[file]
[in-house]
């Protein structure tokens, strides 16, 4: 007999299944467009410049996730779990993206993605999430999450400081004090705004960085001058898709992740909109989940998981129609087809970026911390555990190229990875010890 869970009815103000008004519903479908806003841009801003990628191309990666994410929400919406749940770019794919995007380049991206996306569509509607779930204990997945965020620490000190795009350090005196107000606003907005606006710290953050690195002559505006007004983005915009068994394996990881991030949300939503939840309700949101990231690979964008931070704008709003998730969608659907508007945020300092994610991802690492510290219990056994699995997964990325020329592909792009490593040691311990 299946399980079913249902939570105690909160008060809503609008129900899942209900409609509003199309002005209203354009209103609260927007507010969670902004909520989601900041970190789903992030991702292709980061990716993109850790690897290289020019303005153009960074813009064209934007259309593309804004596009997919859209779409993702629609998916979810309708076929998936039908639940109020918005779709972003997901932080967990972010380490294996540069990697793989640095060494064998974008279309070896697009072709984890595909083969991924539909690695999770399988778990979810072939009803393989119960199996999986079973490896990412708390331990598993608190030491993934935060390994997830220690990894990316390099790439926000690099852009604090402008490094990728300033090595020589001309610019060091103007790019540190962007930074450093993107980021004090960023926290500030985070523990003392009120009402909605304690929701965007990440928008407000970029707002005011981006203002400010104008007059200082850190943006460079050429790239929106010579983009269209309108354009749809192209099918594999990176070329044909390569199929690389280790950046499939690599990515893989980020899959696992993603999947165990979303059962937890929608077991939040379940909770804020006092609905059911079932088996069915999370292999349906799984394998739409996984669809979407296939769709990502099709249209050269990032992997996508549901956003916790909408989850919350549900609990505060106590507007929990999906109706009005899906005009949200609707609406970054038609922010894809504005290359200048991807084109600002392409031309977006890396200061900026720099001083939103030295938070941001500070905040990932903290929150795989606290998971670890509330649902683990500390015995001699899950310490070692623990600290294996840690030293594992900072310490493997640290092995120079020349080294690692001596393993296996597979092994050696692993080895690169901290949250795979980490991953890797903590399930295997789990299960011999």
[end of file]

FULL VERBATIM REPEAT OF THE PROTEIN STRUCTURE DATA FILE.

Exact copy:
[in-house]
């Protein structure tokens, strides 16, 4: 007999299944467009410049996730779990993206993605999430999450400081004090705004960085001058898709992740909109989940998981129609087809970026911390555990190229990875010890 869970009815103000008004519903479908806003841009801003990628191309990666994410929400919406749940770019794919995007380049991206996306569509509607779930204990997945965020620490000190795009350090005196107000606003907005606006710290953050690195002559505006007004983005915009068994394996990881991030949300939503939840309700949101990231690979964008931070704008709003998730969608659907508007945020300092994610991802690492510290219990056994699995997964990325020329592909792009490593040691311990 299946399980079913249902939570105690909160008060809503609008129900899942209900409609509003199309002005209203354009209103609260927007507010969670902004909520989601900041970190789903992030991702292709980061990716993109850790690897290289020019303005153009960074813009064209934007259309593309804004596009997919859209779409993702629609998916979810309708076929998936039908639940109020918005779709972003997901932080967990972010380490294996540069990697793989640095060494064998974008279309070896697009072709984890595909083969991924539909690695999770399988778990979810072939009803393989119960199996999986079973490896990412708390331990598993608190030491993934935060390994997830220690990894990316390099790439926000690099852009604090402008490094990728300033090595020589001309610019060091103007790019540190962007930074450093993107980021004090960023926290500030985070523990003392009120009402909605304690929701965007990440928008407000970029707002005011981006203002400010104008007059200082850190943006460079050429790239929106010579983009269209309108354009749809192209099918594999990176070329044909390569199929690389280790950046499939690599990515893989980020899959696992993603999947165990979303059962937890929608077991939040379940909770804020006092609905059911079932088996069915999370292999349906799984394998739409996984669809979407296939769709990502099709249209050269990032992997996508549901956003916790909408989850919350549900609990505060106590507007929990999906109706009005899906005009949200609707609406970054038609922010894809504005290359200048991807084109600002392409031309977006890396200061900026720099001083939103030295938070941001500070905040990932903290929150795989606290998971670890509330649902683990500390015995001699899950310490070692623990600290294996840690030293594992900072310490493997640290092995120079020349080294690692001596393993296996597979092994050696692993080895690169901290949250795979980490991953890797903590399930295997789990299960011999």